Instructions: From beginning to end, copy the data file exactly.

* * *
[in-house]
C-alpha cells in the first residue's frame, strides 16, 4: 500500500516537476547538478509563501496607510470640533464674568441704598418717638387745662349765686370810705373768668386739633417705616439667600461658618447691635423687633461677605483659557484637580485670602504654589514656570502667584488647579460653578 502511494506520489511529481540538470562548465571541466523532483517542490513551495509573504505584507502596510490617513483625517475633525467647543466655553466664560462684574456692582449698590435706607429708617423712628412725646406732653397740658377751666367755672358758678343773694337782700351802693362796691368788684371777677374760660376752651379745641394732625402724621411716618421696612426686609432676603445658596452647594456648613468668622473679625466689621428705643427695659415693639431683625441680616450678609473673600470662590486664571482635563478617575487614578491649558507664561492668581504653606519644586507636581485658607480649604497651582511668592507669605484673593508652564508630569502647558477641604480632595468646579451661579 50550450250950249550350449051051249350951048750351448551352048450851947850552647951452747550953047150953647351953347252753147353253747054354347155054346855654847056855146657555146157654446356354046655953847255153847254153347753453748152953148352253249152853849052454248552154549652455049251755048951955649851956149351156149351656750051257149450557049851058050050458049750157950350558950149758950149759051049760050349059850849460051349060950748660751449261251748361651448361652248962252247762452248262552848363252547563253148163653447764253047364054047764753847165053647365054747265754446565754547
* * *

[in-house]
C-alpha cells in the first residue's frame, strides 16, 4: 500500500516537476547538478509563501496607510470640533464674568441704598418717638387745662349765686370810705373768668386739633417705616439667600461658618447691635423687633461677605483659557484637580485670602504654589514656570502667584488647579460653578 502511494506520489511529481540538470562548465571541466523532483517542490513551495509573504505584507502596510490617513483625517475633525467647543466655553466664560462684574456692582449698590435706607429708617423712628412725646406732653397740658377751666367755672358758678343773694337782700351802693362796691368788684371777677374760660376752651379745641394732625402724621411716618421696612426686609432676603445658596452647594456648613468668622473679625466689621428705643427695659415693639431683625441680616450678609473673600470662590486664571482635563478617575487614578491649558507664561492668581504653606519644586507636581485658607480649604497651582511668592507669605484673593508652564508630569502647558477641604480632595468646579451661579 50550450250950249550350449051051249350951048750351448551352048450851947850552647951452747550953047150953647351953347252753147353253747054354347155054346855654847056855146657555146157654446356354046655953847255153847254153347753453748152953148352253249152853849052454248552154549652455049251755048951955649851956149351156149351656750051257149450557049851058050050458049750157950350558950149758950149759051049760050349059850849460051349060950748660751449261251748361651448361652248962252247762452248262552848363252547563253148163653447764253047364054047764753847165053647365054747265754446565754547